Sick because I know you know you'll have plenty of extra time. Why don't you go ahead and write me a program that finds infinite loops and other people's programs and bring it in tomorrow
36
00:02:48.760 --> 00:02:52.680
Right and she likes a challenge so she comes in and she goes I have it here
37
00:02:52.680 --> 00:02:55.160
It isn't she gives it to me. So we're gonna assume now
38
00:02:55.560 --> 00:02:59.960
Proof by contradiction. We're gonna assume now that she's done it that she's come up with such a program
39
00:02:59.960 --> 00:03:01.960
And I'm gonna convince you that she's lying
40
00:03:02.520 --> 00:03:05.840
Okay, is everybody with me? All right, so here's oh
41
00:03:05.840 --> 00:03:07.840
Oh
42
00:03:08.040 --> 00:03:10.040
Well, there's a contradiction
43
00:03:15.960 --> 00:03:20.400
All right yesterday we talked about a table where I number all the programs in the whole world
44
00:03:20.400 --> 00:03:26.360
You know that answer yes or no to their inputs and I put them here and I number them one two three all the way up to infinity
45
00:03:26.360 --> 00:03:31.680
There they are every single program in the world no programs are missing. They're all there
46
00:03:32.200 --> 00:03:34.200
Okay, there's no program that's missing
47
00:03:34.200 --> 00:03:39.120
All the programs are there there may be things we want to compute
48
00:03:39.680 --> 00:03:46.440
That there are no programs for but we'll find that out later right now all the programs are listed here and we list them up here as well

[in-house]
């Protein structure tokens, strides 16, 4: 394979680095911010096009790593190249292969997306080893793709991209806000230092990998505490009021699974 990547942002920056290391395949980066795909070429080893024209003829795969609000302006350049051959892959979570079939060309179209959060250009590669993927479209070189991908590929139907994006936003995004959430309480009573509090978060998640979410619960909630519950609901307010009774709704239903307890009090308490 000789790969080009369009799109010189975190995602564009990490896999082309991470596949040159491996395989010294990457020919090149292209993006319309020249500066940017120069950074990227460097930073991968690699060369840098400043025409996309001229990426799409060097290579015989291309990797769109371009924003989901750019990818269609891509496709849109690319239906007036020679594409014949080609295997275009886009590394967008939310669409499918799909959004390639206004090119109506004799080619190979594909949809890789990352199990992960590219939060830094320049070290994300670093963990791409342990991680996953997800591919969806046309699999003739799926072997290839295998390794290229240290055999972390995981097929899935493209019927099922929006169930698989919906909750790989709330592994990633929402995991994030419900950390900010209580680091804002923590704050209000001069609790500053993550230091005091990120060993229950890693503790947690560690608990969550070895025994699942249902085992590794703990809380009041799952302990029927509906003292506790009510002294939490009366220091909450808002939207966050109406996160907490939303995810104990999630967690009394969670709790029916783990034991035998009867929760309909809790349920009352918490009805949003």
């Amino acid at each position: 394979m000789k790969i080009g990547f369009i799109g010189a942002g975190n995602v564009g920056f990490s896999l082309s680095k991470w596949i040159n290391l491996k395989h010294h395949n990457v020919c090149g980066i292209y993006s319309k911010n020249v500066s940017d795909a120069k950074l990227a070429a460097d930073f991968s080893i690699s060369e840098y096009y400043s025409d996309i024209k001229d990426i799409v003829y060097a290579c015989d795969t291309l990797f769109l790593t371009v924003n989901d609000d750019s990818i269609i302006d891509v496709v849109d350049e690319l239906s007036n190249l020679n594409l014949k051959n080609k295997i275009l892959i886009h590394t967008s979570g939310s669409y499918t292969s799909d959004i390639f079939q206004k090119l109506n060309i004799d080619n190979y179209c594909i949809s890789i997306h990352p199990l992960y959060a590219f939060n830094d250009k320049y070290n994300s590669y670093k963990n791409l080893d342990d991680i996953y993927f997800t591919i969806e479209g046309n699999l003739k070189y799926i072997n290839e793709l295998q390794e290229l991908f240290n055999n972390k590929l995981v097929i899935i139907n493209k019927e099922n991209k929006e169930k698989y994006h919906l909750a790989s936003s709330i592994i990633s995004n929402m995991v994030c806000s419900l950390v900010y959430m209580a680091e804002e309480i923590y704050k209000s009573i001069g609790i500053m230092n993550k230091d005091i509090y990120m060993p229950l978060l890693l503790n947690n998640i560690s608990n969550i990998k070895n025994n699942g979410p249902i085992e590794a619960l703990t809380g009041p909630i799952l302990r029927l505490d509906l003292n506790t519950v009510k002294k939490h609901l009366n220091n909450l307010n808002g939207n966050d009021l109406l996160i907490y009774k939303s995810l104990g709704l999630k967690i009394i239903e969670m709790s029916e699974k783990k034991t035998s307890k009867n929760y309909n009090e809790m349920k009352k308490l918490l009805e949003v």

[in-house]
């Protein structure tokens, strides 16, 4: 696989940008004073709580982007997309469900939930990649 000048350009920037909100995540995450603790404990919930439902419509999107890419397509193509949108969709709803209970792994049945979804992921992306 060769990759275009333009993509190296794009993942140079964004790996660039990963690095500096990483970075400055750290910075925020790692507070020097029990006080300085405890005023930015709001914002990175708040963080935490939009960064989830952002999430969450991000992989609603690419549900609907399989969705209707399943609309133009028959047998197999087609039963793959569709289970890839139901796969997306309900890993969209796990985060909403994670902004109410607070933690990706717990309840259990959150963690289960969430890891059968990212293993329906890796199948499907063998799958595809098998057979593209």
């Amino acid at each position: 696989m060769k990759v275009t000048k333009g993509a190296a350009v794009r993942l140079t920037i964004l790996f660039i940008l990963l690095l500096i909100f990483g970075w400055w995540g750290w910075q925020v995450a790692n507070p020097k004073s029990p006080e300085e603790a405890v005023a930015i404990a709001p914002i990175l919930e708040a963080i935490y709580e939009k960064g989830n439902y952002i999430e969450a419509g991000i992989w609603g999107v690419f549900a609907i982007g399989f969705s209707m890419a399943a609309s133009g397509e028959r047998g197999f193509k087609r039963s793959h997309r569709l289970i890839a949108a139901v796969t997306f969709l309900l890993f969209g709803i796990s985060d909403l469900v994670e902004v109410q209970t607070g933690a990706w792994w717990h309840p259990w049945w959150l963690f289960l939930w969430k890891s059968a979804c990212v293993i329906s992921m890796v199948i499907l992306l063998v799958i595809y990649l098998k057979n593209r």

49
00:03:47.440 --> 00:03:55.880
And we fill in this chart in the following way we run this program on this input on this program as input and we see whether it says yes or no
50
00:03:55.880 --> 00:04:00.600
Now yesterday we had a little bit of a fudge factor the question was well how do you know if it says yes or no?
51
00:04:00.600 --> 00:04:05.920
Right, maybe it does and I said well you could always check if it says yes because you could dovetail the computation
52
00:04:05.920 --> 00:04:11.000
But then the issue is well if it never says yes, they'll just be question marks and and we kind of got stuck
53
00:04:11.000 --> 00:04:15.160
And I said then I don't worry. You'll see it again, and I said well, you know, they're just gonna worry and let me show it
54
00:04:15.160 --> 00:04:17.160
Let me show you what really happens
55
00:04:17.280 --> 00:04:20.200
Today we have Donas program right nobody worried
56
00:04:20.200 --> 00:04:28.440
Today we have Donas program Donas program will tell us whether a program goes into an infinite loop or not so here's
57
00:04:31.640 --> 00:04:37.000
When they do is say yes or no to a given program like a compiler. Yes, this is good. No, it's not good
58
00:04:37.640 --> 00:04:43.560
Okay, so her program is one of those should be right right her program's one of those right her programs here
59
00:04:43.560 --> 00:04:51.320
V for Donna Donna's program is here. That's a good point Chris is right Donas programs in this list it takes programs and it says yes
60
00:04:51.320 --> 00:04:53.640
Do they have infinite loops or no they don't have infinite loops?
61
00:04:54.840 --> 00:04:57.920
Okay, by the way, we hope Donas program run on Donna
62
00:04:59.880 --> 00:05:02.200
Better tell us that it has no infinite loop right?
63
00:05:02.800 --> 00:05:05.720
I hope so right otherwise your program is below me
64
00:05:06.120 --> 00:05:08.440
So we know there's a one there. Yeah
65
00:05:08.440 --> 00:05:14.720
So when you run a program program for determining is if that program with any other program
66
00:05:18.160 --> 00:05:22.840
When I run Donas program on another program right it's telling me does it ever go into an infinite loop
67
00:05:23.760 --> 00:05:29.440